Made possible by a grant from the Rodan Family Foundation in honor of Judge Harry Pregerson.
More about the late Judge Harry Pregerson
The late Judge Harry Pregerson served on the federal bench as a judge of the U.S. District Court for the Central District of California and then the U.S. Court of Appeals for the Ninth Circuit for a combined 50 years.
A native Angeleno, Harry was born and raised in City Terrace, near Boyle Heights, and graduated from Hollenbeck Junior and Roosevelt Senior High School. The diversity as well as the poverty of his Depression-era community – Catholic and Jewish, with people of Eastern European, Italian, Japanese, Mexican American, and other backgrounds – would have a profound impact on his views as a lawyer and judge. “I remember going to school with kids who didn’t have shoes,” he once said. “I thought, ‘Somebody needs to help them.’”
That somebody turned out to be Harry Pregerson.
During a lifetime of good works both on and off the bench, Harry charmed or ordered government officials, university presidents, and titans of industry to get what he wanted: desegregated schools for children of color; equal rights for women; dignity for veterans and immigrants; respect for workers; food for the hungry and shelter for the homeless; and clean water, affordable housing, and better transportation for everyone. Proof of his success can be found in the fact that he is the only federal judge to have named after him a child care center (in the Edward R. Roybal Federal Building), a freeway interchange (where the Century and Harbor Freeways meet), and a wastewater treatment building (at the Hyperion Treatment Plant).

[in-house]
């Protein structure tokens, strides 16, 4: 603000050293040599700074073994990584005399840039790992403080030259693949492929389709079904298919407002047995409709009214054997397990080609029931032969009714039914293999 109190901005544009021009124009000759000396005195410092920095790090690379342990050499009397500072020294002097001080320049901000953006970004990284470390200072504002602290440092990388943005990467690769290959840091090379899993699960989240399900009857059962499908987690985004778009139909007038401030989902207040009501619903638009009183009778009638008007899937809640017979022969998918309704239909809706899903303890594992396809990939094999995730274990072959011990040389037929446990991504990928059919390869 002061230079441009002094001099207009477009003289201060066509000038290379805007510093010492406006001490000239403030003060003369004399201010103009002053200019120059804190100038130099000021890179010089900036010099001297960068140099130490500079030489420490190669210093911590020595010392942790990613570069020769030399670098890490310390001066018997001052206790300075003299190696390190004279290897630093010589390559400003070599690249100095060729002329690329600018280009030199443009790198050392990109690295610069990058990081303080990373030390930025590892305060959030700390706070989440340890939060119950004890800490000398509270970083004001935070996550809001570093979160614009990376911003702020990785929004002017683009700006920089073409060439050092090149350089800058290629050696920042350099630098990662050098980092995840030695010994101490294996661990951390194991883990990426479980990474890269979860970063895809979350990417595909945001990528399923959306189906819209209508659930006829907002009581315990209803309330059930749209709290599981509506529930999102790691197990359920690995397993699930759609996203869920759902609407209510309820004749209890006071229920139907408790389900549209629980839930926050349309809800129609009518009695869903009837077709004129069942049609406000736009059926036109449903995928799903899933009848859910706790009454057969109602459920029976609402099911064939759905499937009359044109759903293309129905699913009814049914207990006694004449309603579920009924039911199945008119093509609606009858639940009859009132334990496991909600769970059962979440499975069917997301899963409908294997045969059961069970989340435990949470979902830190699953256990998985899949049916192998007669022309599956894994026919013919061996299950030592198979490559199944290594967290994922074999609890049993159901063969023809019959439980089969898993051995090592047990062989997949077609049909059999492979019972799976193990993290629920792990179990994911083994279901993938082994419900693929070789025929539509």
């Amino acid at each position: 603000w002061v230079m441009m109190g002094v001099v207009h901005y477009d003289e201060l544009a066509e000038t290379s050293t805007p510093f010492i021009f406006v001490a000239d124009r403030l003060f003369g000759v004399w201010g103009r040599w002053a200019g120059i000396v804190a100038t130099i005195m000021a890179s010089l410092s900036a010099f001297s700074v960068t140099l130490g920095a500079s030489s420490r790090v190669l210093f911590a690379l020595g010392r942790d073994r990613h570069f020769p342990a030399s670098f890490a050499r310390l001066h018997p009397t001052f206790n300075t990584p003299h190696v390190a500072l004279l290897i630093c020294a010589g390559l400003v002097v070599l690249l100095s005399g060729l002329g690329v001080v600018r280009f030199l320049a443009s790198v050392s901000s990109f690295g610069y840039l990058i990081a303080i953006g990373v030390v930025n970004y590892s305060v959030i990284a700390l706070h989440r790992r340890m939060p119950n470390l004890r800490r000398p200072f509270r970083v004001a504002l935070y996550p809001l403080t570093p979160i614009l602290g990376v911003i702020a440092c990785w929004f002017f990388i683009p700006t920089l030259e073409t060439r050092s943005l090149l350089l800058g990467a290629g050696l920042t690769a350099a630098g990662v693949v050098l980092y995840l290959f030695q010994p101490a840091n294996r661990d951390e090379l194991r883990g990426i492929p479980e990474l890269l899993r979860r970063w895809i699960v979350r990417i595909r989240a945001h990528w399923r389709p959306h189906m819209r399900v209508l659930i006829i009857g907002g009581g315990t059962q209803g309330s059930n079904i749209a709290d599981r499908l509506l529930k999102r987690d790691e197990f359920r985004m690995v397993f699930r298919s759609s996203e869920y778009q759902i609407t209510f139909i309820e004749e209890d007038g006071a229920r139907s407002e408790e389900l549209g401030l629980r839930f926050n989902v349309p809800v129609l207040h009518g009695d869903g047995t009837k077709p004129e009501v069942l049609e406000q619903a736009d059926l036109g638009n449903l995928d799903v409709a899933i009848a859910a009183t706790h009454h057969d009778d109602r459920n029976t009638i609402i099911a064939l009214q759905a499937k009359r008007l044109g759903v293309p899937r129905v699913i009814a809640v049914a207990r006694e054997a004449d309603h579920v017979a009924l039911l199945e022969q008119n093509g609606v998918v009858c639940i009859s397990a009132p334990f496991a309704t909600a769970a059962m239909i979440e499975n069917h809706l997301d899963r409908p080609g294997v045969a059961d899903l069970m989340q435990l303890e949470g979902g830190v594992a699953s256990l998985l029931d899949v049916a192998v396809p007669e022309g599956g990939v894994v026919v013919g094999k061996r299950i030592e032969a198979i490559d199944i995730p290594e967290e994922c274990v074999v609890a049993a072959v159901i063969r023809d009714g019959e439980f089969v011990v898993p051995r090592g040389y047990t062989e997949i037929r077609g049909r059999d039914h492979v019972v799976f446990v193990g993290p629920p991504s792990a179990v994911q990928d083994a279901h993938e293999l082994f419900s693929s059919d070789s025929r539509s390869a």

Thanks to a series of public-private partnerships forged by Harry with the federal government, the Salvation Army, and so many others, the Bell Homeless Shelter and similar facilities were established. As a result of these partnerships, each day some 1,000 homeless men and women, most of whom are veterans, receive not only food and shelter, but also substance abuse treatment and job training opportunities.
Harry, who could be seen wearing his trademark cowboy hat and leather boots all over town, was always a leader. He won a Purple Heart with the U.S. Marines on Okinawa during World War II and later countless awards from community organizations, including an Honorary Doctor of Laws degree from Southwestern Law School.
After graduating from UCLA, where he became the university’s first Jewish student body president, Harry Pregerson earned his law degree at UC Berkeley’s Boalt Hall School of Law. Upon returning to Los Angeles, he set up a storefront practice in Van Nuys at a time when fewer than 40 lawyers practiced in the San Fernando Valley between Topanga Canyon and Lankershim Boulevards. He represented whoever walked through the door and accepted whatever they could pay. In 1965, he was appointed to the Los Angeles Municipal Court by Edmund G. (Pat) Brown, and in 1966, he was elevated to the Los Angeles Superior Court. In 1967, Judge Pregerson was appointed to the U.S. District Court for the Central District of California by President Lyndon B. Johnson, and in 1979, he was elevated to the Ninth Circuit by President Jimmy Carter.
Harry died in 2017 at age 94. His last words, uttered to Bernardine, a professor of microbiology at Pierce College in Woodland Hills and his wife of 71 years, were as follows: “The hard thing is that I don’t have strength anymore to help people.”
And that’s the purpose of the Harry Pregerson Public Service Legacy Programs: to give strength to Southwestern law students so they can follow in Harry’s footsteps by helping people.